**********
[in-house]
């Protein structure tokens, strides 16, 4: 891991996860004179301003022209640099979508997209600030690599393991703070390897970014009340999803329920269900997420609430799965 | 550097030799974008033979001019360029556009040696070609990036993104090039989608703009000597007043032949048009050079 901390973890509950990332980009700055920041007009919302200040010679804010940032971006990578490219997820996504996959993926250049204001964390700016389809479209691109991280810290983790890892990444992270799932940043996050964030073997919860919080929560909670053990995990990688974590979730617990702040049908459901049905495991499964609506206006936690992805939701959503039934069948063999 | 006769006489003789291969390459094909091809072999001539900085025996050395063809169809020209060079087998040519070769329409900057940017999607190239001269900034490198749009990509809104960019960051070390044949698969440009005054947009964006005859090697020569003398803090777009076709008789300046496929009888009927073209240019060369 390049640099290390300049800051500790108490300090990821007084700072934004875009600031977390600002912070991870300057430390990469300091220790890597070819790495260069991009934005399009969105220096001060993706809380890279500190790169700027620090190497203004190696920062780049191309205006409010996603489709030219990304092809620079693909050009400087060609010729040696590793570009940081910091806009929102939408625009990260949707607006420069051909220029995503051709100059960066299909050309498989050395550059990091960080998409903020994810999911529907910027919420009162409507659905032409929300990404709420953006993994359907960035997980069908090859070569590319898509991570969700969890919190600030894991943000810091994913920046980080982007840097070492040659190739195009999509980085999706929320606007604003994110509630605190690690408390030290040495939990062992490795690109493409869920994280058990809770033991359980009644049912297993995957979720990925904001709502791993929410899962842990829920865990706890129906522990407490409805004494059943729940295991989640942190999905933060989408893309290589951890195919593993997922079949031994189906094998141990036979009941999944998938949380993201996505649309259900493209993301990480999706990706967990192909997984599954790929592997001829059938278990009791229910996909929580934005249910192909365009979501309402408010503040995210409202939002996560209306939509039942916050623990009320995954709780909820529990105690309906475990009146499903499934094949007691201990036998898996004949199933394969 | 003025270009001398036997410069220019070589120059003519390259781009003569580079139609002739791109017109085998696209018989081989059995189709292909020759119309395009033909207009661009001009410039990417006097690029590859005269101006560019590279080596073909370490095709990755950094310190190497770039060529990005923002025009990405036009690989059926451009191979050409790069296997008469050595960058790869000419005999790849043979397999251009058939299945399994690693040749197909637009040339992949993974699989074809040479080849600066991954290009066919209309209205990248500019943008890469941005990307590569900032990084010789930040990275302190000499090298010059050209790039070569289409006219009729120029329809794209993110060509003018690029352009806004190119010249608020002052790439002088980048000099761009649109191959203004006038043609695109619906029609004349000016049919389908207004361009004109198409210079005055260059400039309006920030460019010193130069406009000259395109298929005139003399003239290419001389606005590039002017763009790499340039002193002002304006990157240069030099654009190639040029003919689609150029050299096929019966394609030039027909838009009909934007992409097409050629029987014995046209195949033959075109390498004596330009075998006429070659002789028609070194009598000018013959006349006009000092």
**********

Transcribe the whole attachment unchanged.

[in-house]
């Protein structure tokens, strides 16, 4: 891991996860004179301003022209640099979508997209600030690599393991703070390897970014009340999803329920269900997420609430799965 | 550097030799974008033979001019360029556009040696070609990036993104090039989608703009000597007043032949048009050079 901390973890509950990332980009700055920041007009919302200040010679804010940032971006990578490219997820996504996959993926250049204001964390700016389809479209691109991280810290983790890892990444992270799932940043996050964030073997919860919080929560909670053990995990990688974590979730617990702040049908459901049905495991499964609506206006936690992805939701959503039934069948063999 | 006769006489003789291969390459094909091809072999001539900085025996050395063809169809020209060079087998040519070769329409900057940017999607190239001269900034490198749009990509809104960019960051070390044949698969440009005054947009964006005859090697020569003398803090777009076709008789300046496929009888009927073209240019060369 390049640099290390300049800051500790108490300090990821007084700072934004875009600031977390600002912070991870300057430390990469300091220790890597070819790495260069991009934005399009969105220096001060993706809380890279500190790169700027620090190497203004190696920062780049191309205006409010996603489709030219990304092809620079693909050009400087060609010729040696590793570009940081910091806009929102939408625009990260949707607006420069051909220029995503051709100059960066299909050309498989050395550059990091960080998409903020994810999911529907910027919420009162409507659905032409929300990404709420953006993994359907960035997980069908090859070569590319898509991570969700969890919190600030894991943000810091994913920046980080982007840097070492040659190739195009999509980085999706929320606007604003994110509630605190690690408390030290040495939990062992490795690109493409869920994280058990809770033991359980009644049912297993995957979720990925904001709502791993929410899962842990829920865990706890129906522990407490409805004494059943729940295991989640942190999905933060989408893309290589951890195919593993997922079949031994189906094998141990036979009941999944998938949380993201996505649309259900493209993301990480999706990706967990192909997984599954790929592997001829059938278990009791229910996909929580934005249910192909365009979501309402408010503040995210409202939002996560209306939509039942916050623990009320995954709780909820529990105690309906475990009146499903499934094949007691201990036998898996004949199933394969 | 003025270009001398036997410069220019070589120059003519390259781009003569580079139609002739791109017109085998696209018989081989059995189709292909020759119309395009033909207009661009001009410039990417006097690029590859005269101006560019590279080596073909370490095709990755950094310190190497770039060529990005923002025009990405036009690989059926451009191979050409790069296997008469050595960058790869000419005999790849043979397999251009058939299945399994690693040749197909637009040339992949993974699989074809040479080849600066991954290009066919209309209205990248500019943008890469941005990307590569900032990084010789930040990275302190000499090298010059050209790039070569289409006219009729120029329809794209993110060509003018690029352009806004190119010249608020002052790439002088980048000099761009649109191959203004006038043609695109619906029609004349000016049919389908207004361009004109198409210079005055260059400039309006920030460019010193130069406009000259395109298929005139003399003239290419001389606005590039002017763009790499340039002193002002304006990157240069030099654009190639040029003919689609150029050299096929019966394609030039027909838009009909934007992409097409050629029987014995046209195949033959075109390498004596330009075998006429070659002789028609070194009598000018013959006349006009000092």